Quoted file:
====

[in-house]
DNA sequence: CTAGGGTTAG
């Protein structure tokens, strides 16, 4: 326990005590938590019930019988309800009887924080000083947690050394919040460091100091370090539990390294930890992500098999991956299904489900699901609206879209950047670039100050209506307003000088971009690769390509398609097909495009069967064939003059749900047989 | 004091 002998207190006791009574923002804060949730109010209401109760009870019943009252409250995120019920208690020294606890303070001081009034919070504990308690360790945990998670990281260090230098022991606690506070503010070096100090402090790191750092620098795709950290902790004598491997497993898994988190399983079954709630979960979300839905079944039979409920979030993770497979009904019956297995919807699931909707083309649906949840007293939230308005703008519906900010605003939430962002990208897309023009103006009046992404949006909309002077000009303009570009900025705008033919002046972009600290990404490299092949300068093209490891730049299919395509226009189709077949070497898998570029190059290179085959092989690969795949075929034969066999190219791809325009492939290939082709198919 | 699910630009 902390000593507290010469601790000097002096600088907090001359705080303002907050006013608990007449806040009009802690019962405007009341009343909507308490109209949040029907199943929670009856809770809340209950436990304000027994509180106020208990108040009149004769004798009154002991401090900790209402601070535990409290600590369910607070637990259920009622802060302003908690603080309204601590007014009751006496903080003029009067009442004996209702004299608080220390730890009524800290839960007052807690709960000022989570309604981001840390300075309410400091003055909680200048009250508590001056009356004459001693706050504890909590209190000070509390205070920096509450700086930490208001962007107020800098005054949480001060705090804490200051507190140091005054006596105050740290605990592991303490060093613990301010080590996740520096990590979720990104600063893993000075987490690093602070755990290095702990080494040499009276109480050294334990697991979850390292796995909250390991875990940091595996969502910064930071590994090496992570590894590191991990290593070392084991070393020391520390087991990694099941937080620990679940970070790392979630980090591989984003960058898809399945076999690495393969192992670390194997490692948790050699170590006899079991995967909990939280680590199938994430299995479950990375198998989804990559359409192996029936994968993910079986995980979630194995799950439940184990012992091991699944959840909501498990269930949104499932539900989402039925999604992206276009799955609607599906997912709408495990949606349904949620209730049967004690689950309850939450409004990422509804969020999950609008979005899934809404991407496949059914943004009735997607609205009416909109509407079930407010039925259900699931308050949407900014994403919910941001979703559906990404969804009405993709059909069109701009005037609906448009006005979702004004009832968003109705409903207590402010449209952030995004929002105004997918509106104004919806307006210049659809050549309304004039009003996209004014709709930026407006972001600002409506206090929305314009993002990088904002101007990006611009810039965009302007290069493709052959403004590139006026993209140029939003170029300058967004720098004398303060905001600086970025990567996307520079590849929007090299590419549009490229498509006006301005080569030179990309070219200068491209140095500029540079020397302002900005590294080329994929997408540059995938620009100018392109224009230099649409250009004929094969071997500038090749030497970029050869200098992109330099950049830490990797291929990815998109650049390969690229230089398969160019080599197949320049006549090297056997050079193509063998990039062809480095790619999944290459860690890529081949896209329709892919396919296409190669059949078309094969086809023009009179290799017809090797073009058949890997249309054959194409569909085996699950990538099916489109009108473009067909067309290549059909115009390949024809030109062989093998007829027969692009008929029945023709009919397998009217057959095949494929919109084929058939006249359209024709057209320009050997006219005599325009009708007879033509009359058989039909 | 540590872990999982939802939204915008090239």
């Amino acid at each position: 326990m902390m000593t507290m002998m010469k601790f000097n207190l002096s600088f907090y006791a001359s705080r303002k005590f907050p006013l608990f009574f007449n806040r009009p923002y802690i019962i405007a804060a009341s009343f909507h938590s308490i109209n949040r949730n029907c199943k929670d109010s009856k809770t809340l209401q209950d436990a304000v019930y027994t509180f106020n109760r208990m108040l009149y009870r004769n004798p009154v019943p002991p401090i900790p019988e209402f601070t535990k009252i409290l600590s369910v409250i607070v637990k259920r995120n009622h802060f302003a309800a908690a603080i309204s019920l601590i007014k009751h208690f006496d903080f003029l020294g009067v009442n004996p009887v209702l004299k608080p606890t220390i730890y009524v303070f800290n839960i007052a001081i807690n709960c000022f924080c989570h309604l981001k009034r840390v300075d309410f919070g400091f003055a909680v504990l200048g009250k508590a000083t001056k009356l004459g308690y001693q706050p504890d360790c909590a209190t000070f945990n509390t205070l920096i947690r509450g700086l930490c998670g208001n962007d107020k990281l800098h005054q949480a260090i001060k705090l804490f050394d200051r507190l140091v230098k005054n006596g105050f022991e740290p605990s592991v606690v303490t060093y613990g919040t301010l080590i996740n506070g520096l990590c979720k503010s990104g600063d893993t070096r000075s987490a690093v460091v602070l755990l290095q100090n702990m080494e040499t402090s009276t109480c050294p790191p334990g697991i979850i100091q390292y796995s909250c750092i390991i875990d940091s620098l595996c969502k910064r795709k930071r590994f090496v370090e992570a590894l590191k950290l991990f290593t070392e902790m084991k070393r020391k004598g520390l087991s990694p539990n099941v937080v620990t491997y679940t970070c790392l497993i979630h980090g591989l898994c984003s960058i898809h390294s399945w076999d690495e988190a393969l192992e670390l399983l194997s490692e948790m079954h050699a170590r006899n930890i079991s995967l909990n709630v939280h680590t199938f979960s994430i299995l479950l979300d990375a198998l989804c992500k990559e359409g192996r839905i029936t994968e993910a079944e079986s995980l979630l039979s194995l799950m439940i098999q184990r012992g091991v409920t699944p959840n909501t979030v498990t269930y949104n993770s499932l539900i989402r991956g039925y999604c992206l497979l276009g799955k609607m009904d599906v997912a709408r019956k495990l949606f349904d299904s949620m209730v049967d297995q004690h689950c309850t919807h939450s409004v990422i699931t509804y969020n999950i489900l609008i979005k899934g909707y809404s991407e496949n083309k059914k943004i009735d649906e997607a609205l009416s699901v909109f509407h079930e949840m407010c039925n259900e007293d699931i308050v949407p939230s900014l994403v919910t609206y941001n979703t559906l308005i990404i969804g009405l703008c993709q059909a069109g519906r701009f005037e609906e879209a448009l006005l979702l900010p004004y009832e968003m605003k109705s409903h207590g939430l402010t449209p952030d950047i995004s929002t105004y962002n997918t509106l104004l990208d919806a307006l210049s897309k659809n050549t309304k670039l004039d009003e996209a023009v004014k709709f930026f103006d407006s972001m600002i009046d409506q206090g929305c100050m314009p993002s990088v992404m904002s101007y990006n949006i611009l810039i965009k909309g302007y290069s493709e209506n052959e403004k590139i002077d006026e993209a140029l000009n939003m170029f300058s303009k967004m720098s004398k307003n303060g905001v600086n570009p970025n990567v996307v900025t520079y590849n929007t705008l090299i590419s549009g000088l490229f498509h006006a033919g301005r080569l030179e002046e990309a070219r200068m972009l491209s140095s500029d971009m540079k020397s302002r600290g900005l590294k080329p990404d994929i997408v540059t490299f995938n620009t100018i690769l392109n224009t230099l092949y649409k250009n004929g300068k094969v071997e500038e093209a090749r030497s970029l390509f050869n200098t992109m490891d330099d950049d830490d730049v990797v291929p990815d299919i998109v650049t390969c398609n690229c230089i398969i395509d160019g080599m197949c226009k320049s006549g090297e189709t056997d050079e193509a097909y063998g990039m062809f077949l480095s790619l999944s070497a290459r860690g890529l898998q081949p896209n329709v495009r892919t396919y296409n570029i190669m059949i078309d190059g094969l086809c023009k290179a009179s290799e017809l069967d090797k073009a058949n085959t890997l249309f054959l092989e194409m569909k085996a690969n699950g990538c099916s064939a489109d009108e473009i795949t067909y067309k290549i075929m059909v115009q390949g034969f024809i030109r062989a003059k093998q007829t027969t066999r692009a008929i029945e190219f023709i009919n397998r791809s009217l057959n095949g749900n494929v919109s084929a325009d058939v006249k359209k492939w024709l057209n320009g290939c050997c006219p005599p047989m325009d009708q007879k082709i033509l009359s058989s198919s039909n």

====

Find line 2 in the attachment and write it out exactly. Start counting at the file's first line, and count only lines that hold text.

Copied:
DNA sequence: CTAGGGTTAG